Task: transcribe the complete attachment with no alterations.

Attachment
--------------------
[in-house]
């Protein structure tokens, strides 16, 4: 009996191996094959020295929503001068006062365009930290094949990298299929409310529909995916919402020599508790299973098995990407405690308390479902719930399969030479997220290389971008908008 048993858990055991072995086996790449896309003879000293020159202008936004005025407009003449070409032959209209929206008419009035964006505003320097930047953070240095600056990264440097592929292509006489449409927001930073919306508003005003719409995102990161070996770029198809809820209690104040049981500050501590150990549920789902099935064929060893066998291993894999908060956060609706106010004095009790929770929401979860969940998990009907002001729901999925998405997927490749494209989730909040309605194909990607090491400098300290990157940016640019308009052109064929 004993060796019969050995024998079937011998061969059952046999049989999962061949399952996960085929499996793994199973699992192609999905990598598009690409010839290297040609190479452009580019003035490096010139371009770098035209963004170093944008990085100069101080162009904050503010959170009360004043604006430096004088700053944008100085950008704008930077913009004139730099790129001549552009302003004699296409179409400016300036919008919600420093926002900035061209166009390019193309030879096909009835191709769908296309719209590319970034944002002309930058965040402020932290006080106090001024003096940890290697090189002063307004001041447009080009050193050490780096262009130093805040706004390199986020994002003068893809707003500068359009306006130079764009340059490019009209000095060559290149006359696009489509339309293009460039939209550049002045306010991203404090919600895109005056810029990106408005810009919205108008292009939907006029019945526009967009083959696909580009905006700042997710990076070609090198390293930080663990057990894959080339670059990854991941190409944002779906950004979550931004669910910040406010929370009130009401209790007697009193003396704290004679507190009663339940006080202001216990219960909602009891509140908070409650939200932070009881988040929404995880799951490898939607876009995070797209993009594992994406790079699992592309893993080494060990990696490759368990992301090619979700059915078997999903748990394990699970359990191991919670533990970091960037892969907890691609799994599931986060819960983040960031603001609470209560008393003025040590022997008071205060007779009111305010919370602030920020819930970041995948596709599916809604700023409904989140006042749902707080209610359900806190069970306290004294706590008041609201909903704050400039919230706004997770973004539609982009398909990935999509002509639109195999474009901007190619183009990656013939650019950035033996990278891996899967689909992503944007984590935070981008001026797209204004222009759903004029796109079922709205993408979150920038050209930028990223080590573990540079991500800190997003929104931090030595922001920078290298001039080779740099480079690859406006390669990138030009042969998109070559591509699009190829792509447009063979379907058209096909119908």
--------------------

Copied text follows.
[in-house]
């Protein structure tokens, strides 16, 4: 009996191996094959020295929503001068006062365009930290094949990298299929409310529909995916919402020599508790299973098995990407405690308390479902719930399969030479997220290389971008908008 048993858990055991072995086996790449896309003879000293020159202008936004005025407009003449070409032959209209929206008419009035964006505003320097930047953070240095600056990264440097592929292509006489449409927001930073919306508003005003719409995102990161070996770029198809809820209690104040049981500050501590150990549920789902099935064929060893066998291993894999908060956060609706106010004095009790929770929401979860969940998990009907002001729901999925998405997927490749494209989730909040309605194909990607090491400098300290990157940016640019308009052109064929 004993060796019969050995024998079937011998061969059952046999049989999962061949399952996960085929499996793994199973699992192609999905990598598009690409010839290297040609190479452009580019003035490096010139371009770098035209963004170093944008990085100069101080162009904050503010959170009360004043604006430096004088700053944008100085950008704008930077913009004139730099790129001549552009302003004699296409179409400016300036919008919600420093926002900035061209166009390019193309030879096909009835191709769908296309719209590319970034944002002309930058965040402020932290006080106090001024003096940890290697090189002063307004001041447009080009050193050490780096262009130093805040706004390199986020994002003068893809707003500068359009306006130079764009340059490019009209000095060559290149006359696009489509339309293009460039939209550049002045306010991203404090919600895109005056810029990106408005810009919205108008292009939907006029019945526009967009083959696909580009905006700042997710990076070609090198390293930080663990057990894959080339670059990854991941190409944002779906950004979550931004669910910040406010929370009130009401209790007697009193003396704290004679507190009663339940006080202001216990219960909602009891509140908070409650939200932070009881988040929404995880799951490898939607876009995070797209993009594992994406790079699992592309893993080494060990990696490759368990992301090619979700059915078997999903748990394990699970359990191991919670533990970091960037892969907890691609799994599931986060819960983040960031603001609470209560008393003025040590022997008071205060007779009111305010919370602030920020819930970041995948596709599916809604700023409904989140006042749902707080209610359900806190069970306290004294706590008041609201909903704050400039919230706004997770973004539609982009398909990935999509002509639109195999474009901007190619183009990656013939650019950035033996990278891996899967689909992503944007984590935070981008001026797209204004222009759903004029796109079922709205993408979150920038050209930028990223080590573990540079991500800190997003929104931090030595922001920078290298001039080779740099480079690859406006390669990138030009042969998109070559591509699009190829792509447009063979379907058209096909119908």